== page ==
Chris Smither takes ‘Lucky’ on the road
Country-blues and folk singer, songwriter and guitarist Chris Smither first made a splash in the 1960s and early ’70s. He remains a songwriting and performing force whose fans include Dave Alvin, Loudon Wainwright III and Bonnie Raitt, who was the first to cover Smither’s “Love You Like a Man,” albeit as “Love Me Like a Man.”
Smither released “Call Me Lucky,” his 18th album, last year and is ton tour now, with shows coming up in California, New England, Denmark and Ohio.
“One-third John Hurt, one-third Lightnin’ Hopkins and one-third me” is how Smither has described is his guitar playing.
Raised in New Orleans, he relocated to Boston in the 1960s during the folk revival. While his music draws on several American styles, New Orleans left its indelible stamp.
“As far as the musical influences of the town, I didn’t know anything else,” Smither recalled to a JazzFest audience a few years ago. “It’s like asking a fish what water’s like. I didn’t understand what sort of things from New Orleans influenced me until I left.”
Smither joins the warm groove of New Orleans’ acoustic blues with the precise, thoughtful wordsmithing of New England folk. He adds intricate but unhurried fingerstyle guitar and a voice like water-smoothed gravel to create music that is beguiling, witty and wise.
Many classic Smither songs, such as 2003’s “Train Home,” have a catchy outer layer and a carefully crafted core of existential and occasionally playful musings.
Songs on the Mighty Albert/Signature Sounds release “Call Me Lucky,” Smither’s first album in five years and first album of new originals in six, fit this model.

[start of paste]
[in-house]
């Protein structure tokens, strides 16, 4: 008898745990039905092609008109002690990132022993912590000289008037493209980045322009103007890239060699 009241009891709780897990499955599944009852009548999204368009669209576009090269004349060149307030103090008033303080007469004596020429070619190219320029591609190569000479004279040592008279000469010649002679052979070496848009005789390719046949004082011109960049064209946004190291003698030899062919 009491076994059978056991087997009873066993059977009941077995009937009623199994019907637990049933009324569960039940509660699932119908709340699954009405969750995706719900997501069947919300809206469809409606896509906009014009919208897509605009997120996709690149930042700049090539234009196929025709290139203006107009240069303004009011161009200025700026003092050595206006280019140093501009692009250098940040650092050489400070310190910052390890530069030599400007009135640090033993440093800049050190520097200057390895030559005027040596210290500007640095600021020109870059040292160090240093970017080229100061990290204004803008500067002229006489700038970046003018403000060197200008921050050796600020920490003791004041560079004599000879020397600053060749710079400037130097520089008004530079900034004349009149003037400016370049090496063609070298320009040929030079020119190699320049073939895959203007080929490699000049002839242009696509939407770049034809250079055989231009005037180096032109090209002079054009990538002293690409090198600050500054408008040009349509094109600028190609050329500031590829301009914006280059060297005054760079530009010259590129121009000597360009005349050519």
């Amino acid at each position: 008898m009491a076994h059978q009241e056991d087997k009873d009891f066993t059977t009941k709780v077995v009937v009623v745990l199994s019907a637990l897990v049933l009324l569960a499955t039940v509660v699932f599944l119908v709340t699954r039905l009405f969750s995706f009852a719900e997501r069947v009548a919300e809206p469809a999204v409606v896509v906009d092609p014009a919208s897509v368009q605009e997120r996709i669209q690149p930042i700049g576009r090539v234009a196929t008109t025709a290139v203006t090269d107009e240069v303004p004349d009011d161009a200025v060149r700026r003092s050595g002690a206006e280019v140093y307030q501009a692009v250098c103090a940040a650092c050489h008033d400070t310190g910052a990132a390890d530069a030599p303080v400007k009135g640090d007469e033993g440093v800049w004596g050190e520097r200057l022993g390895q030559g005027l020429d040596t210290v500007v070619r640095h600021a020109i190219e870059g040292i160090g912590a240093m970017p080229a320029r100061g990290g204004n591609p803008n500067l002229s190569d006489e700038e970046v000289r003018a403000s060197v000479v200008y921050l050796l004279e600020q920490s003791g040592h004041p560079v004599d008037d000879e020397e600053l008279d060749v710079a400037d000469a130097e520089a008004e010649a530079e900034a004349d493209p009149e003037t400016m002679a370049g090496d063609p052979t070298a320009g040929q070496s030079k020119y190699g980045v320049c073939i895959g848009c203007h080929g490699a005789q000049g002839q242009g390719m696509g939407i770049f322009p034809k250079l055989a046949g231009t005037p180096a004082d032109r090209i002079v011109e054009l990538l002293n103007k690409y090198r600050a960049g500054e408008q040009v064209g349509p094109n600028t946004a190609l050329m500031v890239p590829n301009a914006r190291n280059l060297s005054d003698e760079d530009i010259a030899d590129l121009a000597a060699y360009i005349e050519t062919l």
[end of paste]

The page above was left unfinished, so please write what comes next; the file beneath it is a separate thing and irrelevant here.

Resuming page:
“‘Nobody Home’ is a blues ballad in E about the futility of trying to fill up your life with things that are empty,” he told PopMatters. “Hard to do. Something a little more substantial than Death, Defunct Religion, and Donald Trump are usually required, but that’s what we’ve got to deal with.”
Smither said, “See, I’m not one of these songwriters that just writes all the time. I write a bunch of songs, and I record them, and then I go out and play.”
He makes it sound straightforward. But missing from this list is his skill for interpreting other writers’ songs and his own knack for writing songs other musicians––including Emmylou Harris, Diana Krall and Jefferson Airplane’s Jorma Kaukonen––want to sing.
“Call Me Lucky” combines several strengths in a two-disc release, with Smither covering his own songs from the first disc in reimagined versions on the second. For example, the reflective and acoustic “Everything on Top” of Disc 1 morphs into an electric rocker with grunge-like intensity on Disc 2.
“I had a ball,” Smither said of the recording process.
For more information, visit smither.com and the venues’ websites.
July 26: The Palms Playhouse, Winters, Calif.
Aug. 2: 3S Artspace, Portsmouth, N.H.
Aug. 3: Stone Mountain Arts Center, Brownfield, Maine
Aug. 14: Watermelon Wednesdays at West Whately Chapel, Whately, Mass.